Oct. 31, 2022

Spotted Sport Horses in the UK with Bianca Seward-Morris


I talk with Bianca Seward-Morris about her breeding program for Spotted Sport Horses in the UK. Bianca has just started her breeding program with a 1/2 Warmblood and 1/2 Appaloosa Stallion.

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Appaloosa: More Than Just a Color Breed. Is a podcast dedicated to showing the world the versatility and adaptability of the Appaloosa horse, as well as the people devoted to preserving and enhancing this outstanding breed.
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Transcript
Intro:

Welcome to Appaloosa More than Just a Color Breed, a podcast dedicated to showing the world the versatility and adaptability of the Appaloosa horse, as well as the people devoted to enhancing and preserving this outstanding breed.

Promo:

Hey, this is Tony, host of the Appaloosa Podcast. Before we get started, I wanna let you know if you can't watch this entire video, you can always go to Appaloosa podcast.com. And there you can find our previous videos, our podcasts, our social media links, everything you need to know about the Appaloosa Podcast. And while you're there, go ahead and follow the podcast and it'll alert you every time we have a new one that comes out. So let's go ahead and get into the show.

Tony Bottoms:

Hey everybody. How you doing? Welcome to Appaloosa podcast, and today we have a guest from a little bit farther than any of the guests we've had before. We're having Bianca on. And go ahead and say , Hi, Bianca. Now tell us where you're from and kind of give us a little bit of your background.

Bianca Seward-Morris:

so I'm based in Cambridgeshare here in the uk and I breed and show jump part-breed, Appaloosa.

Tony Bottoms:

Part-breed Now, when you say part-breed what is most of the breeding in cross with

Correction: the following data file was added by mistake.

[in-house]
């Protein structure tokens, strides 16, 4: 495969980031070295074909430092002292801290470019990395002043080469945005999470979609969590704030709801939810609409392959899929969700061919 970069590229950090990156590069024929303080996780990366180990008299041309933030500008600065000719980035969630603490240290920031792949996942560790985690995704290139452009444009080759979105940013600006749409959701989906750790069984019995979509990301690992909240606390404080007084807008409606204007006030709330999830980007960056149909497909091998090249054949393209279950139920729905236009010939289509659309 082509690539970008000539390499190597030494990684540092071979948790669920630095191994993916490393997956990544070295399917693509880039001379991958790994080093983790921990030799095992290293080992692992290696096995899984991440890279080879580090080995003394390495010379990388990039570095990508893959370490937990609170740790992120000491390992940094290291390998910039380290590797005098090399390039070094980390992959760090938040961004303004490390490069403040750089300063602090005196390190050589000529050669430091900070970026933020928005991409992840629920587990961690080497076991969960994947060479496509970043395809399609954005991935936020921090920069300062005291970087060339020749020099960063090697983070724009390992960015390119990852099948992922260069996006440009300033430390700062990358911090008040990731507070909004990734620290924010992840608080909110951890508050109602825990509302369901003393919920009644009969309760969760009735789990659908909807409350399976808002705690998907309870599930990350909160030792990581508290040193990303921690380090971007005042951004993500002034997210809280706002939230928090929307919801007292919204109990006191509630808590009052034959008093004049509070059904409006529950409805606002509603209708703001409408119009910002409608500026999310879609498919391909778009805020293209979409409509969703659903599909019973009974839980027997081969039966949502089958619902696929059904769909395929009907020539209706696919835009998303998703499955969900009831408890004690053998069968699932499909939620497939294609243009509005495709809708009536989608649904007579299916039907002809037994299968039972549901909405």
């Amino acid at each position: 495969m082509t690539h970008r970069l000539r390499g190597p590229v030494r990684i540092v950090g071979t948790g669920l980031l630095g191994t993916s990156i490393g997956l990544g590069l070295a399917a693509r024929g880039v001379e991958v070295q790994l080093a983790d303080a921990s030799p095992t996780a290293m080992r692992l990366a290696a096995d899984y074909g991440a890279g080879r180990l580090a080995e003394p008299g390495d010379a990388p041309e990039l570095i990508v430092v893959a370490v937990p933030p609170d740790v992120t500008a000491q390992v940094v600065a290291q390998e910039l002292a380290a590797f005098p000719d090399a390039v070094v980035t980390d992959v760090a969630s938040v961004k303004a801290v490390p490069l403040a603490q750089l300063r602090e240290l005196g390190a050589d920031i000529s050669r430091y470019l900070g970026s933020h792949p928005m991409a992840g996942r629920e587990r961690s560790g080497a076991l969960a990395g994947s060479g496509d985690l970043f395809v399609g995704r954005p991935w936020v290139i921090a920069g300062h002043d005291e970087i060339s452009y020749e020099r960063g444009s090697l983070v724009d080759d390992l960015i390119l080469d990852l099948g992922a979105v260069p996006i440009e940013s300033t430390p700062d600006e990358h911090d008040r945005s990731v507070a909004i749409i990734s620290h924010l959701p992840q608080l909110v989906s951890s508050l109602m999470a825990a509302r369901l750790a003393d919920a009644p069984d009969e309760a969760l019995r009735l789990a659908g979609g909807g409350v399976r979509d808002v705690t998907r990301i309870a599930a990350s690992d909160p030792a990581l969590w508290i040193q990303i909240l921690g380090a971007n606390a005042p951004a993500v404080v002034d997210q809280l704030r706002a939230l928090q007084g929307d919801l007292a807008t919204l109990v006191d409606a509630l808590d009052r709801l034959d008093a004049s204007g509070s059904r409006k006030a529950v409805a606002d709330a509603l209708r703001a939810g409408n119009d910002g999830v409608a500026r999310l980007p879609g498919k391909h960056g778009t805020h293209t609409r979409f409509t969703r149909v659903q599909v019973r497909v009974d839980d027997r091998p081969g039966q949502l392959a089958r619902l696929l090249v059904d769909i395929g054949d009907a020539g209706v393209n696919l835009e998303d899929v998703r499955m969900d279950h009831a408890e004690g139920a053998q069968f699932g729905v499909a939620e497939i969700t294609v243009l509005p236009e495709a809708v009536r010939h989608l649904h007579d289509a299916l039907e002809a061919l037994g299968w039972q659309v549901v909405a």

Bianca Seward-Morris:

50% warm blood and 50% Appaloosa.

Tony Bottoms:

Okay, so, which here in the United States is a cross that's not accepted by the Appaloosa a horse club, but has seemed to be getting more popular. Especially with the hunters and jumpers which is the reason why I contacted you. I saw you on Instagram going over fences, and I'm like, Oh, wait a minute. That horse has spots on a spot. . So go. But go ahead. I guess give us your background a little bit. How'd you get into showing jumpers and Hunter?

Bianca Seward-Morris:

So basically I've been show jumping since I was well tiny. I started affiliated show jumping when I was seven. And I have obviously show dumped for that time just on warm bloods like everybody else does. And I was contacted by a local guy. Who asked me if I could meet him at a show and just jump some of his horses for him locally. That's something I sort of do from time to time and had no idea what the horses were. Didn't really ask. Just turned up to the show and he took the ramp down on his truck and he had two appers in there, , which was quite a surprise to me. I don't think I'd actually ever seen any Appaloosa before, but definitely not show jumping. So we tend to use them for showing in the UK a lot. So I was a bit dubious about whether they would actually jump , but I got on both them that day and absolutely just loved them. Their temperaments were fantastic and they really did jump. So started bit of, a love of them for me. and I sort of carried on doing that for him. We traveled around a bit and met shows, and I jumped the Appaloosa for him and his, he asked me if I wanted to use his stallion on my warm blood mare. So his are all, his, are all pure red appers or registered with all the societies. And I had a really nice mare that I did want Bria fall from. So I went ahead and did that. Didn't know if it was gonna be spotted or not, cuz obviously my mare was solid and his stallion's leopard spot. But I said, in the ideal world, if I could wish beyond being a healthy fo, I would love to have bread. A spotted well any spotted really, but a leopard spotted